samedi 18 septembre 2010

K is for kissing and generally being polite

On se dit bonjour, bonsoir, voila tout — We only have a nodding acquaintance

French folk are invariably very polite. Of course, there are exceptions, namely Parisiens, anyone behind the wheel of a car and the check-out assistants at Leclerc in Montauban.

Bonjour and bonne journée are familiar phrases to everyone. But stroll along the road to the Sunday market and you will be wished ‘bon marché’ (have a good market) by the neighbours. Get into your car and you will be exhorted to have a ‘bonne route’, but that is somewhat doubtful (see D is for Driving). At a restaurant, you will be wished ‘bon appetit’ before you start your meal and ‘bonne continuation’ after every course. In fact, everything you do, there is a ‘bon’ for it. A friend was once surprised to be urged to have a ‘bon fin de matinée’ (have a good rest of the morning) — at five minutes to midday. And just the other day, when we went to the swimming baths, the lifeguard exhorted us to have a ‘bonne baignade’ (have a good swim). Earlier we had been wished ‘bonne piscine’ (enjoy the swimming pool) by a friend as we set off. So, what do you say if you meet someone you’ve already wished ‘bonjour’ to? Simple. Just say ‘re-bonjour’.

The most worrying aspect of all this politeness, is whether you shake hands or kiss (twice on one cheek, once on the other) people you know — or indeed are being introduced to — when you meet them. The resulting confusion can lead to an odd little dance and the occasional clash of foreheads as you try to gauge what the other person is going to do. I think if in doubt, go for the kisses, as happened in the local swimming pool when I met a woman I’d exchanged a few words with the previous week. Amazingly she recognized me in my quaint little swimming hat and glided up to exchange kisses (or bisous as they are known to us locals).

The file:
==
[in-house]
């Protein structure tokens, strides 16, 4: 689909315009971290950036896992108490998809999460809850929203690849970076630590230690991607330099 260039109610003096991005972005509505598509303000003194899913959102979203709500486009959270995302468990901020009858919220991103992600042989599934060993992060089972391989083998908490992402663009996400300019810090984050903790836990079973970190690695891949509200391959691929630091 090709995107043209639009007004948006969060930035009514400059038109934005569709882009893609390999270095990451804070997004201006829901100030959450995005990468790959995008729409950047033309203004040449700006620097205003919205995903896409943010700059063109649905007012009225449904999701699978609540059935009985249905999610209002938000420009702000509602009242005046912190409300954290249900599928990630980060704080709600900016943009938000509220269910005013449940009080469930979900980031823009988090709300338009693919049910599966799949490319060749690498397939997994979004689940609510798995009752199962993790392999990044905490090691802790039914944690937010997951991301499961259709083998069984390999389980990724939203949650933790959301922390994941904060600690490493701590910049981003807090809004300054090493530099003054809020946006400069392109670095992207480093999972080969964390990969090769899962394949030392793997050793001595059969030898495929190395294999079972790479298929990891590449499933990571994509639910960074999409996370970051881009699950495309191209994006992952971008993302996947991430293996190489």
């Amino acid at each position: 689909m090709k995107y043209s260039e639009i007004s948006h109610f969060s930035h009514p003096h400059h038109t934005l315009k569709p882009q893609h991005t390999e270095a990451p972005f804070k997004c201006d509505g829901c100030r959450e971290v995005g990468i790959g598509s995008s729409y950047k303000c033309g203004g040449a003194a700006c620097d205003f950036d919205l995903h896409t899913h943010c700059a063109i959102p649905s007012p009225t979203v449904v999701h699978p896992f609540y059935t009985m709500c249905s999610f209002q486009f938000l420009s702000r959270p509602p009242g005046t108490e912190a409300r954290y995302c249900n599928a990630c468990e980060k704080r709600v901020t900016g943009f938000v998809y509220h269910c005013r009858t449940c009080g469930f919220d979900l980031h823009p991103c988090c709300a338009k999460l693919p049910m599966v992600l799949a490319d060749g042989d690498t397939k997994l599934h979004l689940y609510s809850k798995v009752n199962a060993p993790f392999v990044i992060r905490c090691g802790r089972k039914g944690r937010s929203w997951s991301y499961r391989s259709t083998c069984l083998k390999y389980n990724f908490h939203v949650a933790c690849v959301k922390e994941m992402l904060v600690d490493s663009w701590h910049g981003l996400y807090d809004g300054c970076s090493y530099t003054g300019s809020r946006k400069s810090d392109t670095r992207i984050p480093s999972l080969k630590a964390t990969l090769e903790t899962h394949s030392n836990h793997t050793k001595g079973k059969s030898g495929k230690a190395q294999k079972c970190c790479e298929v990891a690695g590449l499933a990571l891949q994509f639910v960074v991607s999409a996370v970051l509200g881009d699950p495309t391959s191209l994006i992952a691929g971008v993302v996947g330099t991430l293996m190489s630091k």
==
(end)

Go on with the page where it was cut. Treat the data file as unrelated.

The downside of all this is that it can take ages for any event to get started as before anything happens, everyone must go round all the attendees and exchange bonjours, hand-shakes, kisses and sometimes ‘re-bonjours’. And when you leave, another round of bisous, and choruses of  ‘au revoir’, ‘bonne journee’, ‘bonne route’ or whatever is appropriate to the time of day.

Then there is the vexed question of whether you call people ‘vous’ or the more familiar ‘tu’. ‘Tu’ is meant to be used when talking to small children, animals and anyone who gives you permission to ‘tutoyer’ (call them ‘tu’) them. But I can’t always remember who should be ‘vous’ and who should be ‘tu’. I generally err on the safe side and use ‘vous’ or nothing at all, which then leads to complications involving ‘on’ (the French word for ‘one’) and makes on sound a bit like the Queen. A French acquaintance, who started calling us ‘tu’ after about 10 minutes, explained that as she likes everyone, she uses ‘tu’ all the time. I don’t think I would have the courage for that.

Politeness hasn’t skipped a generation here. Shortly after we moved to France, we were walking through the town when we saw a group of teenagers idling on the street corner. As we walked past them, something you often did with trepidation in parts of London, they turned to us and chorused ‘Bonjour Madame, Bonjour Monsieur’. They didn’t know us and we didn’t know them, but it was the polite thing to do.

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